New Active Exploit: memcached on port 11211 UDP & TCP being exploited for reflection attacks

Stephen Satchell list at
Fri Mar 2 16:01:29 UTC 2018

Testing on a recently-load VM of CentOS 7.3:

[root at localhost odd]# netstat -tan | grep 11211
[root at localhost odd]# netstat -uan | grep 11211
[root at localhost odd]# yum install memcached
[root at localhost odd]# systemctl start memcached.service
[root at localhost odd]# netstat -tan | grep 11211
tcp        0      0 *   LISTEN
tcp6       0      0 :::11211                :::*        LISTEN
[root at localhost odd]# netstat -uan | grep 11211
udp        0      0 * 

udp6       0      0 :::11211                :::* 

Since CentOS is supposed to be a near bit-by-bit copy of Red Hat 
Enterprise, this shows that when one loads memcached without modifying 
the configuration, plus expose 11211/udp to the world, one is now part 
of the problem.

It also suggests that other near-clones of RHEL may also exhibit the 

So I pulled the memcached repository from GitHub, and looked through the 
commits. NOTHING about updates to prevent DDoS.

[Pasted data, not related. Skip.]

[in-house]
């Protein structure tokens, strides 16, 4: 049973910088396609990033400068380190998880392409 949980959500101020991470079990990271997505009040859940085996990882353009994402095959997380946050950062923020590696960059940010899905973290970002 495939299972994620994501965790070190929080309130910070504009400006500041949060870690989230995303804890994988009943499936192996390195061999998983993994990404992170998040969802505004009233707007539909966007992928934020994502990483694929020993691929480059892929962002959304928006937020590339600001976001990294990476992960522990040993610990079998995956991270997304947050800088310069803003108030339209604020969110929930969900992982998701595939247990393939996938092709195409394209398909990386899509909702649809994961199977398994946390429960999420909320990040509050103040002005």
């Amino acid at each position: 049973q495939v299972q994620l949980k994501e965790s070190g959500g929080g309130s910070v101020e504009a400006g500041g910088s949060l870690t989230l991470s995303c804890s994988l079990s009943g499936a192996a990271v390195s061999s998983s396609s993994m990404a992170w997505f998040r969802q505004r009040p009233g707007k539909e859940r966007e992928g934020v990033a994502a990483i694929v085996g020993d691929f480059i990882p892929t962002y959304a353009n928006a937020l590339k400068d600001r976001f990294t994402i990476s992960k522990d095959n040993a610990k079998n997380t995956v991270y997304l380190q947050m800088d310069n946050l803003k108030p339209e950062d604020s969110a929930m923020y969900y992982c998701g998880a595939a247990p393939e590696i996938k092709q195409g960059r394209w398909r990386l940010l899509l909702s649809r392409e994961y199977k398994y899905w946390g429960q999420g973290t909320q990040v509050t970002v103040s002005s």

So I started looking around for the config file in the maintainer GIT 
project.  Here is what I found:

> # These defaults will be used by every memcached instance, unless overridden
> # by values in /etc/sysconfig/memcached.<port>
> USER="nobody"
> MAXCONN="1024"
> # The PORT variable will only be used by memcached.service, not by
> # memcached at xxxxx services, which will use the xxxxx
> PORT="11211"

Here is what CentOS has:

> PORT="11211"
> USER="memcached"
> MAXCONN="1024"

What's missing from both of these system configuration files?


 From the memcached man page:

> -U <num>
>    Listen on UDP port <num>, the default is port 11211, 0 is off.

So this answers the question about how anyone loading memcached fresh 
from a distribution can be a major player in the DDoS game.

Now, in a lame defense of Red Hat, when one turns on the firewalld 
daemon, that daemon implements a mostly-closed access policy. 
"memcached" is not listed in the named services.  Furthermore, looking 
at the output of 'iptables -vnL' I saw no way that a 11211/udp packet 
would make its way through the firewall.

The policy of "defense in depth" would argue that setting the default to 
disable 11211/udp is still the right thing(r) to do.

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